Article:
For years, there has been a growing sentiment among employers and professional educators alike that the United States needs to prepare more individuals in the fields of science, technology, engineering and mathematics, collectively referred to as STEM. By participating in the Robert Noyce Teacher Scholarship Program, the University is hoping to help that cause by turning out more educators specifically suited to teach both mathematics and physics.
“The need for physics educators is going up, but the projected number of qualified teachers will not meet the growing demand,” said John Nash, project manager for Truman’s Noyce program.
The Noyce program covers the cost of tuition for participating students. To be eligible, students must be a junior or senior double majoring in mathematics and physics, and they must participate in Truman’s Master of Arts in Education program upon graduation.
By preparing more teachers with backgrounds in STEM disciplines, the Noyce program will eventually help produce more Americans with in-demand skills. For the Truman students planning to teach after participating in the program, there also will be some immediate dividends.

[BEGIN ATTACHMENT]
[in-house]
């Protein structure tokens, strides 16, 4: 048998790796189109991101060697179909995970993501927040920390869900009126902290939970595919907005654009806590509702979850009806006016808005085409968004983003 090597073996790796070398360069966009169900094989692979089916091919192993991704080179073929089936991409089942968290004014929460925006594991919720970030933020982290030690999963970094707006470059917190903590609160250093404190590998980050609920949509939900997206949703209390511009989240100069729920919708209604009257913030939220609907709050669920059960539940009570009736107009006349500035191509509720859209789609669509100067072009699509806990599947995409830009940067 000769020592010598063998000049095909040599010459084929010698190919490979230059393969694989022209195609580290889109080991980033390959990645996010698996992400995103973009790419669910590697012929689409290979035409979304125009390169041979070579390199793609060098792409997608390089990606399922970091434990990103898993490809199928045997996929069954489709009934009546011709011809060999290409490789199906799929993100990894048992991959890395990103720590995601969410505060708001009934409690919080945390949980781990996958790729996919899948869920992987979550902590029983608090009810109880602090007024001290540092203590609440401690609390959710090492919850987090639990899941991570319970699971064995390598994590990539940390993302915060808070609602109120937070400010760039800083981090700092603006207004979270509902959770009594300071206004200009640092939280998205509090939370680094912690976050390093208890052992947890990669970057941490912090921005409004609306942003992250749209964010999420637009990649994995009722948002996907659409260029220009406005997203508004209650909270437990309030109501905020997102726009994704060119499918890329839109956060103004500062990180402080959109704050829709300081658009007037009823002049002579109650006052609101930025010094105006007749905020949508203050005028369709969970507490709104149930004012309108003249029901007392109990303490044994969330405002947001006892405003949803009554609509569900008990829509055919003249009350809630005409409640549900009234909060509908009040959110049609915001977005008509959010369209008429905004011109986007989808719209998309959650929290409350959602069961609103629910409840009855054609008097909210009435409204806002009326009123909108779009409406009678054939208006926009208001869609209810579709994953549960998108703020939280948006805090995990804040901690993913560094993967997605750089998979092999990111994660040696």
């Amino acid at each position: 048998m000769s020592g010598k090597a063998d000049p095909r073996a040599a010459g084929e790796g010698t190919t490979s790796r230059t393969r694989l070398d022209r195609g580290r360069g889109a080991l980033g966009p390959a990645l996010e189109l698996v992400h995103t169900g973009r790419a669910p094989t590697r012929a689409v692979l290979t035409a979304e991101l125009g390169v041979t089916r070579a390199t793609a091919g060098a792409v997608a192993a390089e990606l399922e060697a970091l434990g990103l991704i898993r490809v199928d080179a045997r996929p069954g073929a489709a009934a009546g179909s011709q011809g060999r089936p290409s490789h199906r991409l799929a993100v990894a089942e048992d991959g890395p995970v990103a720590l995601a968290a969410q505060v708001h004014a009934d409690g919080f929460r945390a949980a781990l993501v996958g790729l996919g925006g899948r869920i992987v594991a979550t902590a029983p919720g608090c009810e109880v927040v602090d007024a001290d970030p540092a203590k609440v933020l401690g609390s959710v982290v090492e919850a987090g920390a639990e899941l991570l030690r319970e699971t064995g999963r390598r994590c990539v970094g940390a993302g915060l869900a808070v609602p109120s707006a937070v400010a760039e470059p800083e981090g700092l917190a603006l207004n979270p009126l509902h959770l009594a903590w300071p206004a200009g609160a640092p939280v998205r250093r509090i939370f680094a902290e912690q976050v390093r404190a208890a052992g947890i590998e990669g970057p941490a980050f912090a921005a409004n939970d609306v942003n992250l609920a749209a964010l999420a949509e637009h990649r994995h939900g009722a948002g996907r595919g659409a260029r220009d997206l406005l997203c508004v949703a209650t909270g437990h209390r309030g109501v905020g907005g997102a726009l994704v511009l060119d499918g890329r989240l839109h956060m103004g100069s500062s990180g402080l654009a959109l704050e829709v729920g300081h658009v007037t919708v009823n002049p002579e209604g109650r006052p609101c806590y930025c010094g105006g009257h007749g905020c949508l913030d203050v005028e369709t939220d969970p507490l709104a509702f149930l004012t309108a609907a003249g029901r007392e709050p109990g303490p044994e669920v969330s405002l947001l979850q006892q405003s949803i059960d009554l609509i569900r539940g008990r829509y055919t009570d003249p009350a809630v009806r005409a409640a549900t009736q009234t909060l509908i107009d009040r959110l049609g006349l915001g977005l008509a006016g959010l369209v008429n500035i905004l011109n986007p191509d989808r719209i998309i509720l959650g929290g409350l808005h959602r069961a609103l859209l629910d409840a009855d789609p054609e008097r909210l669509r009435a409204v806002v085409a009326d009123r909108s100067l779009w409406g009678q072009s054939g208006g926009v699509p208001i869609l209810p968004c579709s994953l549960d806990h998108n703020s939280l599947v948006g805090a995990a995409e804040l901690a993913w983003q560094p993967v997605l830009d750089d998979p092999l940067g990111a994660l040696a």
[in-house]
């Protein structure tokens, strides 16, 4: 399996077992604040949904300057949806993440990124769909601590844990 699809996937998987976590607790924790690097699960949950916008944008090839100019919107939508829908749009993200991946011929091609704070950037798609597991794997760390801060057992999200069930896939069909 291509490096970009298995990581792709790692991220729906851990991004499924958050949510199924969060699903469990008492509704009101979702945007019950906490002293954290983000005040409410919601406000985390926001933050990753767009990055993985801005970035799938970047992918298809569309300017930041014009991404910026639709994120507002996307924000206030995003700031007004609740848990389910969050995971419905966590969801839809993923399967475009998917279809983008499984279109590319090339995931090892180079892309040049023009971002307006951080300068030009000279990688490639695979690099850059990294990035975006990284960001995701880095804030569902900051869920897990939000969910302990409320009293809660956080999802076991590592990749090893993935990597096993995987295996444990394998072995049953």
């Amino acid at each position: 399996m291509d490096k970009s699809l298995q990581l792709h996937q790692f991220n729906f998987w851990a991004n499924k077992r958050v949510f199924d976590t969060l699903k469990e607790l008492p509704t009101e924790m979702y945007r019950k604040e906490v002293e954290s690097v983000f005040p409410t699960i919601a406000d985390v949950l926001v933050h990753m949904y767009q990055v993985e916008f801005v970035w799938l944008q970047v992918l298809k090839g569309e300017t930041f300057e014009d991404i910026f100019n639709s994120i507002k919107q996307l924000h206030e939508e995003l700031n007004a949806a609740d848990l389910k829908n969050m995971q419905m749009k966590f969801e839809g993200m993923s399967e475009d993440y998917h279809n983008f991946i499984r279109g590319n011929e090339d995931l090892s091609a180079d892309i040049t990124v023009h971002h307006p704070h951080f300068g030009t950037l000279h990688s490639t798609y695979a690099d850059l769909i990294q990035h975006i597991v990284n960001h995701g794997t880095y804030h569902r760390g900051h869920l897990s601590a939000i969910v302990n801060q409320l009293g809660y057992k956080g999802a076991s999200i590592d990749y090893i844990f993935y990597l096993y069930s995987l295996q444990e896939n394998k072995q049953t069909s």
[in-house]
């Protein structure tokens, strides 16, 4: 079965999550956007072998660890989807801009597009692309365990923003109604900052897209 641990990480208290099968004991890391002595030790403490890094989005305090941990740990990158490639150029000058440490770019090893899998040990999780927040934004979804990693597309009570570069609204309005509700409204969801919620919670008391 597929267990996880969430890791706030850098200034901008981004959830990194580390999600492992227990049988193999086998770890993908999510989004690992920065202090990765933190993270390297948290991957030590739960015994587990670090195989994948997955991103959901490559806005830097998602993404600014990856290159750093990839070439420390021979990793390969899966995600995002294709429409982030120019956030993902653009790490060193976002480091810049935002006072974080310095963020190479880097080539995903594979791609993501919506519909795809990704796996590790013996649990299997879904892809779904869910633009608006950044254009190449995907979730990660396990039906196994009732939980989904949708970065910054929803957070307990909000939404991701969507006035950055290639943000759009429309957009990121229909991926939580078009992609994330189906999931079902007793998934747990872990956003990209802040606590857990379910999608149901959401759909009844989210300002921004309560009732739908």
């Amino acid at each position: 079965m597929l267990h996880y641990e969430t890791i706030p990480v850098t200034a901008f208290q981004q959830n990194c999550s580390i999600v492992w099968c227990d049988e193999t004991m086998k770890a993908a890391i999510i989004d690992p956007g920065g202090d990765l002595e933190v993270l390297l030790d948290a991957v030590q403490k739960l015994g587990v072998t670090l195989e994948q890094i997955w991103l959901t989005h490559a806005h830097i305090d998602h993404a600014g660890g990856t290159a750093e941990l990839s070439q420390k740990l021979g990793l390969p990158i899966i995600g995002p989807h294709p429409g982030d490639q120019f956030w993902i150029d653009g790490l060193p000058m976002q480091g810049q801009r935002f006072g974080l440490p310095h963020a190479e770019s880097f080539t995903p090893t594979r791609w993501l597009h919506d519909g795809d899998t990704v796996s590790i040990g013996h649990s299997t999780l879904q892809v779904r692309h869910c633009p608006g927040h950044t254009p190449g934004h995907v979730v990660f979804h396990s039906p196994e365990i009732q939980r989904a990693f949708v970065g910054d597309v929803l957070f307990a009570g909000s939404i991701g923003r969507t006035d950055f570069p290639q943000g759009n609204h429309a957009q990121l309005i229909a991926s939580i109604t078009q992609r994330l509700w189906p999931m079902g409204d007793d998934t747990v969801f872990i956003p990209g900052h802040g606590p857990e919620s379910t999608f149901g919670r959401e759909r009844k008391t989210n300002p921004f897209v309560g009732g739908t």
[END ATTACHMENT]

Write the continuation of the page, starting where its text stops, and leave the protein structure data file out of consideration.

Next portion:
“At a national level, the goal is to improve STEM teachers and teaching in order to make America more competitive in those fields,” Nash said. “Being dually certified to teach math and physics will make our graduates much more marketable.”
Truman’s participation in the Noyce program is funded through a $1.2 million National Science Foundation grant. After establishing a partnership in 2013, the University sponsored its first scholars in fall 2014, with the hope of producing 20 secondary education teachers during its initial five-year phase.
The program is already yielding benefits for its scholars. Truman Noyce students have been able to attend conferences and professional development workshops. Student Matt Evers secured a summer internship through the California State University’s STEM Teacher and Research, or STAR program. He was assigned to a NASA lab where he worked under a mentor.
“The Noyce scholarship affords me the opportunity to build my career early,” Evers said. “Through Noyce, I had the opportunity to intern at NASA in the summer of 2015. It was an experience that many teacher-bound students never receive. Above all, it was an opportunity to learn something new while focusing on how to teach what I learned to a future class. The Noyce scholarship not only allows me to focus on my work, but also provides powerful networking for future teachers.”